I will give him all the credit and my gratitude because we just knocked out teaching our last two surfers! Lake days just got better.
Hunter’s teacher encouraged parents to attend their student’s unit presentation last week. We were set up in the hallway in front of a large map documenting all the civilizations students were presenting on.
Before Hunter’s group presented – seemingly, out of nowhere – we were ushered into the classroom and the door locked behind us as the school entered a lockdown. It was clear both the teacher and students had been prepared and knew exactly what to do in this situation. The lights went off. Students sat silently on the floor as the teacher hurried around the classroom finishing up lockdown protocol. Whether it was a drill or not, we were unsure because everything felt a little too real.
I wasn’t in the same classroom as Hunter but knew he had to be next door or one classroom over and I knew Hallie was almost directly above us in the same building because I had just seen her as she made her way to class.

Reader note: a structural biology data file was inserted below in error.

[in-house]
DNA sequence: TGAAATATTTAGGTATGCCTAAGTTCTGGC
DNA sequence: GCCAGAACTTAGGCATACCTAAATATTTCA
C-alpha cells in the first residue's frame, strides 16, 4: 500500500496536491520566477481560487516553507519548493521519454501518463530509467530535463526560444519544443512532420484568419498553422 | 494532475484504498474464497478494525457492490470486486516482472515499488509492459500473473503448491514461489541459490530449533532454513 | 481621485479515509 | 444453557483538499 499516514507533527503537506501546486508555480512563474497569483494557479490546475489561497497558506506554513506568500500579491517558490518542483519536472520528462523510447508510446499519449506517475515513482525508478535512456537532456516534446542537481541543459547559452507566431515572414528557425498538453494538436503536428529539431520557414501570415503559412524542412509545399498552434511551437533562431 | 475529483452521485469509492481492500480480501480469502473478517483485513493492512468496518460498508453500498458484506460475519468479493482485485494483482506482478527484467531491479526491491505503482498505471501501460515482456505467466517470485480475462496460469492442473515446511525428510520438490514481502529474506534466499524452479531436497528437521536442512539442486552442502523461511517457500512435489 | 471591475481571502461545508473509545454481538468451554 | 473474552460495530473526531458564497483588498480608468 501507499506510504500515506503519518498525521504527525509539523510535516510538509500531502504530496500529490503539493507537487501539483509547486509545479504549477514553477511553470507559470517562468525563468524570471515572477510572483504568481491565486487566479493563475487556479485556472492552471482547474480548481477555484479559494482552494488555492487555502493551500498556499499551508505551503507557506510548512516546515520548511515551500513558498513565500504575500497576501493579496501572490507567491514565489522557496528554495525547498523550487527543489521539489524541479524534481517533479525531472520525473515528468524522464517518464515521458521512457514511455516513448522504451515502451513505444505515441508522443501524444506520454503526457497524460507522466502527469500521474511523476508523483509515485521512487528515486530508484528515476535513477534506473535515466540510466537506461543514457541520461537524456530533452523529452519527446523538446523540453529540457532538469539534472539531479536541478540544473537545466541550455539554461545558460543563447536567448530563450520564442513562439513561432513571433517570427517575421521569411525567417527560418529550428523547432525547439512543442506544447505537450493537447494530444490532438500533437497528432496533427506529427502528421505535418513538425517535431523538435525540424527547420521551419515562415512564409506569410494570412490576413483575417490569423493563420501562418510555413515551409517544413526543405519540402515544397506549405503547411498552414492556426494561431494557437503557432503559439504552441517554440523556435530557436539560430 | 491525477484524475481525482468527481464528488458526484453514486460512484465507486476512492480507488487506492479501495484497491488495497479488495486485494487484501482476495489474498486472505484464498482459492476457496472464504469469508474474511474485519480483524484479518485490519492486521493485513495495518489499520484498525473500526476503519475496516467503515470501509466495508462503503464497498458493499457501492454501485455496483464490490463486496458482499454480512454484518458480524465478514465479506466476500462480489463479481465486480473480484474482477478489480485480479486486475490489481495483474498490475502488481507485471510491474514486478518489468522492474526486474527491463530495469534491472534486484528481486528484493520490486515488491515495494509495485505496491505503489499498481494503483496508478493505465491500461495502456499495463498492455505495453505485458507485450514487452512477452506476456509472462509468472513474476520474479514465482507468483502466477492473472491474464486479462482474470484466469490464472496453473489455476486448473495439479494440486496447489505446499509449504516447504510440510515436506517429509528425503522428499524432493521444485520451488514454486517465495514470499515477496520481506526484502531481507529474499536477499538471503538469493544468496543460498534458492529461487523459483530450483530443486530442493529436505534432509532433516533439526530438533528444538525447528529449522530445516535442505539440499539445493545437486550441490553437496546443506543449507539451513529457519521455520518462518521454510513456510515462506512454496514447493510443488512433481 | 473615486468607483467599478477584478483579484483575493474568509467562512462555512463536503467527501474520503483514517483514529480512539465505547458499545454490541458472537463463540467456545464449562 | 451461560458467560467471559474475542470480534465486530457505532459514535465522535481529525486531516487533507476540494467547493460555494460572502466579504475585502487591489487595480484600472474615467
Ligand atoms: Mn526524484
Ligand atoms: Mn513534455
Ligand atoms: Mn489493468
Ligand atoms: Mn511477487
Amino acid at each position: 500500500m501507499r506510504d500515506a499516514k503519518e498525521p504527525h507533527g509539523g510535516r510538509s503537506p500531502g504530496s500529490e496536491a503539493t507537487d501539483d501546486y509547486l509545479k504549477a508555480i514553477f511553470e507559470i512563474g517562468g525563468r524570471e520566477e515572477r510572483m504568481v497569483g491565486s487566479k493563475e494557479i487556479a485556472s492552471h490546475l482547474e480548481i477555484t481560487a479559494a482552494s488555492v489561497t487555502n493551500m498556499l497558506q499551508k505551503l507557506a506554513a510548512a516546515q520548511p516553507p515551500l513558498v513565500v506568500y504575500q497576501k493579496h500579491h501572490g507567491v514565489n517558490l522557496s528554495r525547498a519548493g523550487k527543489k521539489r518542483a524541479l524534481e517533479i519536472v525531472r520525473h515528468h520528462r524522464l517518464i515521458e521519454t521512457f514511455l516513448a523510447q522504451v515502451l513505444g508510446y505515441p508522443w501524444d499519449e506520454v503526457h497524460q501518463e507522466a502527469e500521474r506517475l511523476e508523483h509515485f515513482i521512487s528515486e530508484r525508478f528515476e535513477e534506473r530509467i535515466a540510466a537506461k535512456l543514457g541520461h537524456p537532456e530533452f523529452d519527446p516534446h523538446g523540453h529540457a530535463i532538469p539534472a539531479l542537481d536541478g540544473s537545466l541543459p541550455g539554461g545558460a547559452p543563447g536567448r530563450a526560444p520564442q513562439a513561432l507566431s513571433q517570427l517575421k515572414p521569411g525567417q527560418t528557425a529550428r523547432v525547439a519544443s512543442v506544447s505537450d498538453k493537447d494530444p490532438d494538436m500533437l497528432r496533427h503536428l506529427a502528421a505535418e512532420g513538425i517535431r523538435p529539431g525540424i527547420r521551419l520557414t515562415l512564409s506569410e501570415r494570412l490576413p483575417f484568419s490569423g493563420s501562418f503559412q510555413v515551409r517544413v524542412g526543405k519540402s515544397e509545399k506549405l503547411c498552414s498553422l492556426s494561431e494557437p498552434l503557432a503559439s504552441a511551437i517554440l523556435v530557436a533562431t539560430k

Since my kids were in other classrooms I sat on the floor with 3 other parents who showed up to listen to presentations. And I’ll be honest, I sat in complete awe and disbelief for what these students go through. It was a terrible feeling. None of the kids seemed overly concerned as they were all quietly on their phones. But I had this pit in my stomach for what has become normal protocol for them. I understand it’s necessary but sitting on the floor that morning, it was far more unsettling than I could have imagined. I have a new sympathy for my kids every time I get an email that says they went into lockdown as a drill or as a precaution.
Fortunately for us, the lockdown was accidental. It was really short and before long it was back to hallway presentations. But I walked away thinking how much high school (and all education) had changed since I had wandered the hallways. These kids know no different – they are being raised with phones and lockdowns and they are thriving. We do not give them enough credit!
This weekend our family joined neighbors and participated in the annual 9/11 National Day of Service. The founders of 9/11 service day did so with hope to transform the anniversary of this tragic day into a day of doing good for others. We had some neighborhood block captains who organized some meaningful service for neighbors who were in need.